A Manhattan court has found a Turkish banker Mehmet Hakan Atilla guilty of helping Iran evade US sanctions. Atilla was convicted on five of six counts on the testimony of a gold trader who pleaded guilty in return for a lighter sentence.
Prosecuters accused Atilla who was an executive at Turkey's majority state-owned Halkbank of being part of a sprawling sanctions-busting deal which included bribes to Turkish government officials.
With the knowledge of several banking officials the deal allowed Iranian money to be moved away from buying food and medicines for domestic consumption and instead to be used to pay off international debts through illegal proceeds from oil sales.
COURT PLANS TO SENTENCE ATILLA IN APRIL
Iranian-Turkish gold trader Reza Zarrab said that he helped move billions of euros to accounts controlled by Iran. Atilla was a senior official at Halkbank who helped coordinate the scheme. Starting in 2012, Zarrab testified, he paid Turkey’s then-economy minister Mehmet Zafer Caglayan a small fortune to help him hide the money transfers by making them look like gold purchases.
The court plans to sentence Atilla in April 11. There is no sentencing date for Zarrab.
Zarrab said that when he appealed to Caglayan for help setting the scheme in motion, the minister said he would do it if they could split the profits evenly. He also testified that he was told Turkey’s president, Tayyip Erdogan, knew about the plot.
Turkey’s government has said Caglayan acted within the law, and accused the United States of taking Zarrab “hostage’’ to damage the country’s reputation.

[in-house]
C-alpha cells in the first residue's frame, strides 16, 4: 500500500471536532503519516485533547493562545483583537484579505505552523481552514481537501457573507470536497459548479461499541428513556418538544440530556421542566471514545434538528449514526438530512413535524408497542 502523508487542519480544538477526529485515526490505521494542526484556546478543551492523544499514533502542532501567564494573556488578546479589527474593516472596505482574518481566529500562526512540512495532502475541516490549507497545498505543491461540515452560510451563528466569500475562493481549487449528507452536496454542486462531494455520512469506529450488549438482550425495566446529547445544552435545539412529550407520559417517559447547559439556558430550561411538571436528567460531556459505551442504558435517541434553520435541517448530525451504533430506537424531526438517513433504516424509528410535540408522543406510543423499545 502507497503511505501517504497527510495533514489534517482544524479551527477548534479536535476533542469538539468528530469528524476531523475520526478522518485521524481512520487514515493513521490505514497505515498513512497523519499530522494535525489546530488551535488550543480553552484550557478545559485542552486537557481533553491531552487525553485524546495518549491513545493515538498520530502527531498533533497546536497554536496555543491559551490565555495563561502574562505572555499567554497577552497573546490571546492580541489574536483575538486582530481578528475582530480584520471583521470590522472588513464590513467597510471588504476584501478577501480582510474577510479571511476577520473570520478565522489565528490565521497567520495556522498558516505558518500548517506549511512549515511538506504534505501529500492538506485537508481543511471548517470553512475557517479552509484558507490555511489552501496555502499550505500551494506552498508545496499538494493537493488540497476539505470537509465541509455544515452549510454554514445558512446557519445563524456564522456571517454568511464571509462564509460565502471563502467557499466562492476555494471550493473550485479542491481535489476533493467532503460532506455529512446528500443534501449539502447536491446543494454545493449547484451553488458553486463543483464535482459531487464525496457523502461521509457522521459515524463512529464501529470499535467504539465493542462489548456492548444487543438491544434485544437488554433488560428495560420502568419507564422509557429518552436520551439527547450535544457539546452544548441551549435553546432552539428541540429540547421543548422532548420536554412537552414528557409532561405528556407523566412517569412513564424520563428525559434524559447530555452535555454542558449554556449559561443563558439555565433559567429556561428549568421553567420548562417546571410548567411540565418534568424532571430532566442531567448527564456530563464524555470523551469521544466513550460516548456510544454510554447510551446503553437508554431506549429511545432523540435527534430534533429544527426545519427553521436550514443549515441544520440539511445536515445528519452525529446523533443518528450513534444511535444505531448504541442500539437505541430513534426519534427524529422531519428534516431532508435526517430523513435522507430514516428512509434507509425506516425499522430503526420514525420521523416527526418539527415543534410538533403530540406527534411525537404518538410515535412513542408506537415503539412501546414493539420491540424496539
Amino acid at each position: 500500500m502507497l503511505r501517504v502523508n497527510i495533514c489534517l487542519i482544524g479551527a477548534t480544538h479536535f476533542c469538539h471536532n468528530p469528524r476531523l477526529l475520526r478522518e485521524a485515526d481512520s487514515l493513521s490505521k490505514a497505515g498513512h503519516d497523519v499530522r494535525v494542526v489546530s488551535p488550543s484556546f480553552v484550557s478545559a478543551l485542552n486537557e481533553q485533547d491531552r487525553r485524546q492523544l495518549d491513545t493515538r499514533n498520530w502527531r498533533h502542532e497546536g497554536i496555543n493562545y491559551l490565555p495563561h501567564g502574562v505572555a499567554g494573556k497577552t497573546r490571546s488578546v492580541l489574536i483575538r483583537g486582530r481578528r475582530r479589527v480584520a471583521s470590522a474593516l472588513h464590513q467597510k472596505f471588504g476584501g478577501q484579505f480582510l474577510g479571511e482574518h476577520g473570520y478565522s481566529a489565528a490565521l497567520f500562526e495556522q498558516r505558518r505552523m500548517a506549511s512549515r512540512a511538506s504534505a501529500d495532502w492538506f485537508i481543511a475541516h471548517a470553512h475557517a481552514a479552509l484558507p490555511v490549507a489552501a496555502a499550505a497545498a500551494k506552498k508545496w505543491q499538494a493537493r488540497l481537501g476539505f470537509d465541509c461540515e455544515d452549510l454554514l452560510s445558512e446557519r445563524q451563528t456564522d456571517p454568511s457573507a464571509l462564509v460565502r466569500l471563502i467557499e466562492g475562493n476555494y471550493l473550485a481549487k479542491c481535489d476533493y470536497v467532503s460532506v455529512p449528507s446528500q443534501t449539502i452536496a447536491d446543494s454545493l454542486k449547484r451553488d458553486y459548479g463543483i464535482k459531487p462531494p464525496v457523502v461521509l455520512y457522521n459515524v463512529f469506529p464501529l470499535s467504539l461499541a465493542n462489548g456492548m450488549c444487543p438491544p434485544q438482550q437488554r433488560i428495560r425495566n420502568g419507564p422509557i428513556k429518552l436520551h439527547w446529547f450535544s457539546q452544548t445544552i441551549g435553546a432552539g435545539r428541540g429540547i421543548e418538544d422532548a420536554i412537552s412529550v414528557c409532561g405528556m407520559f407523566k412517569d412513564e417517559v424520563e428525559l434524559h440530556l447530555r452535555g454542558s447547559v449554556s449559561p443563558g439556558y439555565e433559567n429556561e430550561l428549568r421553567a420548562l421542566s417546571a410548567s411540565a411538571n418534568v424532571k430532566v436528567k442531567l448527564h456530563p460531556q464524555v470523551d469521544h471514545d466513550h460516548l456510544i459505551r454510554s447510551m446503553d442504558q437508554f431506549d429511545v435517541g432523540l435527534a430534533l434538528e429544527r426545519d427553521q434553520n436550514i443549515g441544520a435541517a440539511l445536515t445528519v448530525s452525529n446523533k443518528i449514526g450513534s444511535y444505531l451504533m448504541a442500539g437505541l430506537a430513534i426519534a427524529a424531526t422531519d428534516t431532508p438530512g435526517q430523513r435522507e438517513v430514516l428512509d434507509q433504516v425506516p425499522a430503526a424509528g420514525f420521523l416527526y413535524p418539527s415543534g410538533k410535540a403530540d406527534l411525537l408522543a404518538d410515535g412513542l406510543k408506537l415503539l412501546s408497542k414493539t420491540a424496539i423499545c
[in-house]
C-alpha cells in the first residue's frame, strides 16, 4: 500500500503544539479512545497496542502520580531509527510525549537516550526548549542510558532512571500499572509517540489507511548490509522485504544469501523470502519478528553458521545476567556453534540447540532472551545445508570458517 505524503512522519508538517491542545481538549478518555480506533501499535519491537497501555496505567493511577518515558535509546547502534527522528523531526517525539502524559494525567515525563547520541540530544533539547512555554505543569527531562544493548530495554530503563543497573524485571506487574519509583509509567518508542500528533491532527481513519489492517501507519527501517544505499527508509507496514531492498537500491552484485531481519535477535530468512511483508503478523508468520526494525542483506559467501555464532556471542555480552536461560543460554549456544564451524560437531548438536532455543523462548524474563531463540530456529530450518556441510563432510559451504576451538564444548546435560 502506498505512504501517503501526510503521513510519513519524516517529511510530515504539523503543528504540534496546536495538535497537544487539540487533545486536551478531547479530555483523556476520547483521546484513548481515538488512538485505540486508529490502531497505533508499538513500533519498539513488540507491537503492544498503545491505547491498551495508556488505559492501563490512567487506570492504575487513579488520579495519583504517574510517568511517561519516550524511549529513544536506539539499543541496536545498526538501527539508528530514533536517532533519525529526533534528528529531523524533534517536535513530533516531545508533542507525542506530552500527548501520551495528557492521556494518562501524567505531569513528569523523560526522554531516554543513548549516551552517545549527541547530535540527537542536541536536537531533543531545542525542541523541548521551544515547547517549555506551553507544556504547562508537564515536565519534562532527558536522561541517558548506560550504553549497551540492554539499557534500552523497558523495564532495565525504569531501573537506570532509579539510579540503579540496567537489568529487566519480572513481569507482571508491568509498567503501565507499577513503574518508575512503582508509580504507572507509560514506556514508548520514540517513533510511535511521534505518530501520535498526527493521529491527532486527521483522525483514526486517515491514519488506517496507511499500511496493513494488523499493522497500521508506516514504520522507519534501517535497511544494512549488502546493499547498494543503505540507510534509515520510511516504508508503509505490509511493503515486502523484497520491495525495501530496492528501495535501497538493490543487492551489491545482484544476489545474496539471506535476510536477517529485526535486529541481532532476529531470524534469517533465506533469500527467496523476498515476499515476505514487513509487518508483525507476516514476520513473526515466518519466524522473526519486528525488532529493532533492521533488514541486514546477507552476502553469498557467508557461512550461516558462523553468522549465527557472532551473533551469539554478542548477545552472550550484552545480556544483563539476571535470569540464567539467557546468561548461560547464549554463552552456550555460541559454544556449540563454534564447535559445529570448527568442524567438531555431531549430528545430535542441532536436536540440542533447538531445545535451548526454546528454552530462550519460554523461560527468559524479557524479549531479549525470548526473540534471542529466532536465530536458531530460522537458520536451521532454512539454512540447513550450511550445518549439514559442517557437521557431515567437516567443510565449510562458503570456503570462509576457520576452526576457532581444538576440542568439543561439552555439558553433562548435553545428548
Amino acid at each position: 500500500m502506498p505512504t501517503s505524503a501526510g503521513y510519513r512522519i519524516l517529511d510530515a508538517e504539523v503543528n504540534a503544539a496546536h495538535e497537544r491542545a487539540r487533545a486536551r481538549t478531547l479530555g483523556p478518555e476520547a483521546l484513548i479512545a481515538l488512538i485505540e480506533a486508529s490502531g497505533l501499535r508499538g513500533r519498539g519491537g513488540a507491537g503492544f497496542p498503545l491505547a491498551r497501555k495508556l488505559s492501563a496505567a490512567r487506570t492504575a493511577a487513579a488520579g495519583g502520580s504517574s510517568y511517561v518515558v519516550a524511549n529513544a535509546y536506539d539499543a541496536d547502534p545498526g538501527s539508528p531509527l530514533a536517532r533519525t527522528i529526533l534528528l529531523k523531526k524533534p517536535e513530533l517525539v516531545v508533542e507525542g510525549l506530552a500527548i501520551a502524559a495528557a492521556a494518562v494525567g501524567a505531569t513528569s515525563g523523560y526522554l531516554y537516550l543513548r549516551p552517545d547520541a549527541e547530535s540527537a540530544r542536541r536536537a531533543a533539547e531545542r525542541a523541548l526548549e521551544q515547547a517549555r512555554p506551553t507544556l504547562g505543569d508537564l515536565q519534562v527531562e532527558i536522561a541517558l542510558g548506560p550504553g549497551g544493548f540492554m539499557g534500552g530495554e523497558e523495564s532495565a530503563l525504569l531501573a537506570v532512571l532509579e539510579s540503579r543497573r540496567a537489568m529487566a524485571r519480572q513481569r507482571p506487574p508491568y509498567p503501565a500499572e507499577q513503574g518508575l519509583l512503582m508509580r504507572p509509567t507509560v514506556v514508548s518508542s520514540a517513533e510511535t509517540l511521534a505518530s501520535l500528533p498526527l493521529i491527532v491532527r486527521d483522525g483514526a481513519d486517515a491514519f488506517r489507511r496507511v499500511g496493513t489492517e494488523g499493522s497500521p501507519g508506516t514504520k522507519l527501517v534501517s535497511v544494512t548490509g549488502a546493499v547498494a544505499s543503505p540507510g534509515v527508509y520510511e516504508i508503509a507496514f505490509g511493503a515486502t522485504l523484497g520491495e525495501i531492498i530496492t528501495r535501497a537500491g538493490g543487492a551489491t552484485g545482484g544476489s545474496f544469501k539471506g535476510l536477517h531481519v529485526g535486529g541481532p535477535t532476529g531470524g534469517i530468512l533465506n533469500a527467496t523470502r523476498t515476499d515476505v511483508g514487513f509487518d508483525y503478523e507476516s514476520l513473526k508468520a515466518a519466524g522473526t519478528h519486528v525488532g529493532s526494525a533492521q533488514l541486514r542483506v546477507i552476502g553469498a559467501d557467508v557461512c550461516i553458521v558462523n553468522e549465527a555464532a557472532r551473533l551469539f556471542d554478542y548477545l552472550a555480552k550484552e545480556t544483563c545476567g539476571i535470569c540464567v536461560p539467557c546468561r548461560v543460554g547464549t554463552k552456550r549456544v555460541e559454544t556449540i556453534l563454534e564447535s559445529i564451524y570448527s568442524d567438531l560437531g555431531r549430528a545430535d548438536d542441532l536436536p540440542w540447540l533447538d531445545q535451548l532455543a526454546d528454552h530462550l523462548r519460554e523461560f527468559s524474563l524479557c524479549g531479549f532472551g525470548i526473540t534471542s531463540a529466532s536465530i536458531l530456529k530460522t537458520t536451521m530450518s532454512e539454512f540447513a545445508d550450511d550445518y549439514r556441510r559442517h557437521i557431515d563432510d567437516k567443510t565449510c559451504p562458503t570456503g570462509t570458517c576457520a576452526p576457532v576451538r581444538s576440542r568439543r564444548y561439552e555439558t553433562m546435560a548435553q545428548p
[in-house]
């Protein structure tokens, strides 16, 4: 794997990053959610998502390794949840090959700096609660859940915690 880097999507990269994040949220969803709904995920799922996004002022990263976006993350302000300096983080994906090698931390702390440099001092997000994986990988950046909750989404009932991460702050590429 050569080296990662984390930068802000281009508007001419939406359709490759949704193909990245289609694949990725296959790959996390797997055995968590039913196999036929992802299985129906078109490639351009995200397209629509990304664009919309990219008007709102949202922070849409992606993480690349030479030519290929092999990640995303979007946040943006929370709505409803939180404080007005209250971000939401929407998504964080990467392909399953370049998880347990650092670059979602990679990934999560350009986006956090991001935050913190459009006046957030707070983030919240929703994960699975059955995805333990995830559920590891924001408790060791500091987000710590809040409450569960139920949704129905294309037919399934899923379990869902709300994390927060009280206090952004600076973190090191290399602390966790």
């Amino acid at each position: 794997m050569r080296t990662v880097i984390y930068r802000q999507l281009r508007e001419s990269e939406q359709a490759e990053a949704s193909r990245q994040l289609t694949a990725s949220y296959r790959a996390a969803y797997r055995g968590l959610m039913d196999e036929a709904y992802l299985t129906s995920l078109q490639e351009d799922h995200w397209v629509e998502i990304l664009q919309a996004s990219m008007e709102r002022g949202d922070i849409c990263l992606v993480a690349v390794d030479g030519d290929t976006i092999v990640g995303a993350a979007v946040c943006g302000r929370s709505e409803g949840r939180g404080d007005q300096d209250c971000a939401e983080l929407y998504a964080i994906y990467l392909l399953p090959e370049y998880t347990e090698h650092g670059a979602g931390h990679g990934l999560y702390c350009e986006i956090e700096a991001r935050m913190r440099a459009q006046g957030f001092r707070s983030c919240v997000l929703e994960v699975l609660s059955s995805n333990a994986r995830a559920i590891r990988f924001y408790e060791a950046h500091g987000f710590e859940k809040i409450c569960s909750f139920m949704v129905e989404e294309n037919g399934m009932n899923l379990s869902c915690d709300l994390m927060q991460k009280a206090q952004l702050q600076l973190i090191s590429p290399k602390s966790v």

Atilla’s lawyer, Victor Rocco, has called him a “helpless pawn,” but the jury was not swayed. He was convicted of five charges, including conspiracy, and acquitted of a money laundering charge.
Joon H. Kim, the acting U.S. attorney for the Southern District of New York, issued a warning to international bankers: “If you lie repeatedly to U.S. Treasury officials and fabricate documents — all as part of a secret scheme to smuggle billions of dollars in Iranian oil money past the U.S. sanctions net — as Atilla did, then you should be prepared for the consequences.’’
Shortly before the trial began in November, Zarrab, 34, pleaded guilty to seven charges. He said he agreed to cooperate after failed attempts to broker a prisoner swap between the United States and Turkey.
The trial also featured testimony from a former Turkish police official whose government corruption probe was quashed.
Turkey has rejected the court's findings. (EVRENSEL DAILY)